Now in its fifth year, the Esplanade’s festival of religious music and dance will be bringing together the best traditional acts from Singapore and the far reaches of the world.
Happening from 19 to 21 April, the festival kicks off on a lively note with America’s well-known Harlem Gospel Choir, which has been making their mark across the world for 26 years. Besides performing for important figures such as Barack and Michelle Obama, they’ve also shared the stage with contemporary artists like the Gorillaz and John Legend. The 64-man group will be belting out classic gospel songs like ‘When The Saints Go Marching In’ with resounding gusto and high spirits. You’ll definitely get the urge to clap along.
Another highlight is the exotic and ancient art of Persian poetry sung by Iranian classical singer Hamid Reza Nourbaksh. Hamid was trained under critically praised singer Mohammad-Reza Shajarian, who has been deemed an ustad (master) of Persian music. Together with his band of musicians, he will be setting the moving poetry against the sound of classical instruments like the tombak, a small hand drum, and the kamancheh, a violin-like instrument.
Aside from foreign performers, the organisers have paid special care to showing appreciation for our multi-cultural roots by inviting people from the various religious communities to share their sacred art. Take your pick from Hindu priests reciting Vedic verses to classical Jewish musicians, and even Gregorian chanters who are normally only seen at Latin mass at a Catholic church.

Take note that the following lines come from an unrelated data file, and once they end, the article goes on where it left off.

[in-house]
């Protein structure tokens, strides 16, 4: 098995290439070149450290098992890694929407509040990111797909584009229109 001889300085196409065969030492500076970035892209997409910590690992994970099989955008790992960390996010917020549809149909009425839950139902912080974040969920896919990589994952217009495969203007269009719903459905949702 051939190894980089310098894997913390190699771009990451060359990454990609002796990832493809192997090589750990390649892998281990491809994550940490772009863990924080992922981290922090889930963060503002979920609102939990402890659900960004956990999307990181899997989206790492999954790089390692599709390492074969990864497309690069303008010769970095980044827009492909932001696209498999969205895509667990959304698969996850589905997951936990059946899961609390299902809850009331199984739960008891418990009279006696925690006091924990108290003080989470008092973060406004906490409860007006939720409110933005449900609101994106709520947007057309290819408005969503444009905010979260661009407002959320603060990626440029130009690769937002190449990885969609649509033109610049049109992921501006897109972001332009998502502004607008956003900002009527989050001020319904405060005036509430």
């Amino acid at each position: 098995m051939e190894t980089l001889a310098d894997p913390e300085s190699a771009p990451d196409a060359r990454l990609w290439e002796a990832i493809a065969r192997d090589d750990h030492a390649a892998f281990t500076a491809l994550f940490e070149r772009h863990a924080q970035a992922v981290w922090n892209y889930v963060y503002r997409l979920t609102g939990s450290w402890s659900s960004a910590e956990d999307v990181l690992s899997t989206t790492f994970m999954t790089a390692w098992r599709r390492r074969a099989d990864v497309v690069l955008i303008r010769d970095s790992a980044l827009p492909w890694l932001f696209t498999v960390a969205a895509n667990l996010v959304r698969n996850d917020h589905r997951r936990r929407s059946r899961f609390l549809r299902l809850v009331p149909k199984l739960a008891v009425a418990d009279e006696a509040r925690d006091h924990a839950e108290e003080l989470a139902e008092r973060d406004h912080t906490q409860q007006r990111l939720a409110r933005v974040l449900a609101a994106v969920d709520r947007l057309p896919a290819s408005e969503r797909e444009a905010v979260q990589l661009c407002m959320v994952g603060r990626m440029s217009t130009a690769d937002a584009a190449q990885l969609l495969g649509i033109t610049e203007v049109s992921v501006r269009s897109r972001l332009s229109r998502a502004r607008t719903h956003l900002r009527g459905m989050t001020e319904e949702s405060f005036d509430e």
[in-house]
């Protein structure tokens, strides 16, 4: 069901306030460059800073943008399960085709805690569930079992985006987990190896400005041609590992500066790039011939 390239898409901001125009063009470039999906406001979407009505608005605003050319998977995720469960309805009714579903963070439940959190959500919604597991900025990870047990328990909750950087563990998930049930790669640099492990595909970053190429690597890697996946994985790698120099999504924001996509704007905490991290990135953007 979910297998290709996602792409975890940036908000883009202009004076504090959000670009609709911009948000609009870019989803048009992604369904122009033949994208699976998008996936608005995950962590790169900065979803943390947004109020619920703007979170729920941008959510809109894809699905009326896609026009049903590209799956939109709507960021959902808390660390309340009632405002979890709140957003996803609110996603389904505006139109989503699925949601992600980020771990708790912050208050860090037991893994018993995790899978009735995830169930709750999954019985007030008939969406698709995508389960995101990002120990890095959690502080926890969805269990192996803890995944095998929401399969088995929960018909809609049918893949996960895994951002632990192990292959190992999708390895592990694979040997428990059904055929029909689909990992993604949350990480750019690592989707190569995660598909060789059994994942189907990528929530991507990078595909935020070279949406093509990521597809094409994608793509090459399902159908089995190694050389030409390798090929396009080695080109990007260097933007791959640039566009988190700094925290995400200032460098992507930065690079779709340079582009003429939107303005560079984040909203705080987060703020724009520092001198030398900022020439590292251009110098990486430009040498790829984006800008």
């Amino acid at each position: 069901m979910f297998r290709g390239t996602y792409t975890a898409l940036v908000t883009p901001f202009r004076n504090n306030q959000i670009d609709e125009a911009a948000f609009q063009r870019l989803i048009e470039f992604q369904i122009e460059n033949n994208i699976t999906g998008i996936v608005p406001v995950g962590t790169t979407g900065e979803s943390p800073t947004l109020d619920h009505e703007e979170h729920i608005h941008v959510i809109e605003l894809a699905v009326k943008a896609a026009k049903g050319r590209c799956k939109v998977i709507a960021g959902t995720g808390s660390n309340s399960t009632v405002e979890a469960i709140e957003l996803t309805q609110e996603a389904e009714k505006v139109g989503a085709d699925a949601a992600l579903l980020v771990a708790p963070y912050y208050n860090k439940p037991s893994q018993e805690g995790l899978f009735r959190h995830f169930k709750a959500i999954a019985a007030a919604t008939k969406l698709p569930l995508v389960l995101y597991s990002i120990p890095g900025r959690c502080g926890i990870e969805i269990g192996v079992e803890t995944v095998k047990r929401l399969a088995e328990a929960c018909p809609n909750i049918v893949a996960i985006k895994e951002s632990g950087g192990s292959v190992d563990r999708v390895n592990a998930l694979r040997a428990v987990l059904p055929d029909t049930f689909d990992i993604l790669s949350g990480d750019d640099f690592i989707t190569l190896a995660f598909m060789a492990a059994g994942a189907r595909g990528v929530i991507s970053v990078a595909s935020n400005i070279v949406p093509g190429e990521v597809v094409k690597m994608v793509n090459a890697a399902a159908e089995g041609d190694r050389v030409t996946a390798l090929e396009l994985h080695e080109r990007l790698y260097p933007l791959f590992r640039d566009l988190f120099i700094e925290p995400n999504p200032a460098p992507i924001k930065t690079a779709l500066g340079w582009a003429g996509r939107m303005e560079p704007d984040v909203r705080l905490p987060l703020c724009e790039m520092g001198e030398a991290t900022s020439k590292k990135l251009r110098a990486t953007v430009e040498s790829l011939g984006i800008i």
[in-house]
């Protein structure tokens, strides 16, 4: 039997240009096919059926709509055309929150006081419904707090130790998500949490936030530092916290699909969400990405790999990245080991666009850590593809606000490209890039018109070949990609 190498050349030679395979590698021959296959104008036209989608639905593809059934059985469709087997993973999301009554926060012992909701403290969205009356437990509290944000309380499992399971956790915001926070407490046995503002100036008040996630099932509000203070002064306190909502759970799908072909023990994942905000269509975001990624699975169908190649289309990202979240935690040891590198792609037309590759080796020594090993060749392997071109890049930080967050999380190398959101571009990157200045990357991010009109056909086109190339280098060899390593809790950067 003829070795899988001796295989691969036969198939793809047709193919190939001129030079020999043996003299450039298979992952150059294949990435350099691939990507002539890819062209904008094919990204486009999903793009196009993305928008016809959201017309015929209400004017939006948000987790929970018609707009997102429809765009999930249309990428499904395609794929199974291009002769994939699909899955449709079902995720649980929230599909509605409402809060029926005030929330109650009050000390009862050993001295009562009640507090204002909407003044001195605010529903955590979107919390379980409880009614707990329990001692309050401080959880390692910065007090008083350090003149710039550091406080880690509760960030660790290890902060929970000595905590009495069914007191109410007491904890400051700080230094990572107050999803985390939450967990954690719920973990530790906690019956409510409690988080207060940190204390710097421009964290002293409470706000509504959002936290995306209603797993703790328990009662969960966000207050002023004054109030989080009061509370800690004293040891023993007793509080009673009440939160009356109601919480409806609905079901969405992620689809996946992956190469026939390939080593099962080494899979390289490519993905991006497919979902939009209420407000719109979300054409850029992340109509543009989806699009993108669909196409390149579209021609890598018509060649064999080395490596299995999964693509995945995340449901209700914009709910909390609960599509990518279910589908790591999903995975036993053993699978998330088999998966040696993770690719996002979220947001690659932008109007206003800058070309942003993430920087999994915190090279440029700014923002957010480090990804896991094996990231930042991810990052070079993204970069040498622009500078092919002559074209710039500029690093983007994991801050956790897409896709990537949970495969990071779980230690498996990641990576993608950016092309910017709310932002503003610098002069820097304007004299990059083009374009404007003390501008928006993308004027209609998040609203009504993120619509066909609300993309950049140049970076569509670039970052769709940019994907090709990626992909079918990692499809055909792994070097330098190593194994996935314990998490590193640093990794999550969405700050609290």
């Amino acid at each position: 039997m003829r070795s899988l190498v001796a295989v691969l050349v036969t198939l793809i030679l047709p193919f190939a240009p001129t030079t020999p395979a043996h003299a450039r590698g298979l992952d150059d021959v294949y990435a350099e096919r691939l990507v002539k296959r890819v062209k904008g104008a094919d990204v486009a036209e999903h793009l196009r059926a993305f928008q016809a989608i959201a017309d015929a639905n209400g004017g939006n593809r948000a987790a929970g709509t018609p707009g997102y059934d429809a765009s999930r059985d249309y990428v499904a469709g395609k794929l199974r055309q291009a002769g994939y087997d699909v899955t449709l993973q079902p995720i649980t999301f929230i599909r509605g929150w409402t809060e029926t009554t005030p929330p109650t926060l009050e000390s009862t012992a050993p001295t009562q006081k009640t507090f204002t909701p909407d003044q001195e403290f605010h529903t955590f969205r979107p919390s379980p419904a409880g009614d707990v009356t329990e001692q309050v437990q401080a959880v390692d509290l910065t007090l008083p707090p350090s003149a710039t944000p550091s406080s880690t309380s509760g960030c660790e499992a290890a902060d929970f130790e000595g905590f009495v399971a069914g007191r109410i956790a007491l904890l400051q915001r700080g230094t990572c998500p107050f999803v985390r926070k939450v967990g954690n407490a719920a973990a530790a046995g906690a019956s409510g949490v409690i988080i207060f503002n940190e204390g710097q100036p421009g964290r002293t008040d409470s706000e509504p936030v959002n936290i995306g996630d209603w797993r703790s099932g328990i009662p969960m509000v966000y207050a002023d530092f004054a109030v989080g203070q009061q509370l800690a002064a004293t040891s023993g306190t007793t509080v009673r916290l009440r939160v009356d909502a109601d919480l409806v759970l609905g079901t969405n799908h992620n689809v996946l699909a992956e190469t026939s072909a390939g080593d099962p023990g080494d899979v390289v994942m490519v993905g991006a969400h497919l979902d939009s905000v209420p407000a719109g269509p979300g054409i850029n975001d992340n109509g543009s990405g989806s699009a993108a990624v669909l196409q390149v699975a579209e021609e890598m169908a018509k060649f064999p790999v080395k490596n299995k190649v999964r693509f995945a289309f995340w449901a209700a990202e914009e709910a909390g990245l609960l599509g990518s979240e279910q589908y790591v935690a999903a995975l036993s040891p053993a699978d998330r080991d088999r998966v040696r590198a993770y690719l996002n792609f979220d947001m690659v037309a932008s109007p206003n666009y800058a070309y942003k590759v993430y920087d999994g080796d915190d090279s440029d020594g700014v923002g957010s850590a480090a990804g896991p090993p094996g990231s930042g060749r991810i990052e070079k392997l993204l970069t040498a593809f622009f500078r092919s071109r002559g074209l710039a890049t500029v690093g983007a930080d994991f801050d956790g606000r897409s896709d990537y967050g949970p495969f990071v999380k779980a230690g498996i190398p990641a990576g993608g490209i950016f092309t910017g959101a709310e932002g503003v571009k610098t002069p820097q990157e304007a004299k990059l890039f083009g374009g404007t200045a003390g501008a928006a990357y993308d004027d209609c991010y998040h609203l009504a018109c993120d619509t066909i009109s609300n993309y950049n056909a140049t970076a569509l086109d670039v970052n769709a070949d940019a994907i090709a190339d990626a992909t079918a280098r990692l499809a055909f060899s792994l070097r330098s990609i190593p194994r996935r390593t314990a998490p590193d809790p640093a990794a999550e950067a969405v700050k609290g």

In the arena of sacred performing arts, Korean traditional dancer Park Kyung Rang will be taking on a series of routines that are influenced by Buddhist traditions and Korean shamanic rituals with the Deuneum Ensemble, a group of six musicians who come from a line of important musical families.
Those of you on a budget will appreciate the range of free shows both indoors and outdoors, including masked dances by Balinese troupe Gamelan Pinda Sari and Yiddish tunes by Jewish ensemble The Yiddshe Camerata.
The festival will also be announcing a series of workshops soon that will give you a hands-on peek into the music and dance from different beliefs.
Whether you’re a devoted believer or just curious, the Esplanade’s A Tapestry of Sacred Music has everything you need to get back to the roots of music and dance that are often taken for granted.
Tickets for A Tapestry of Sacred Music 2013 are available on Sistic.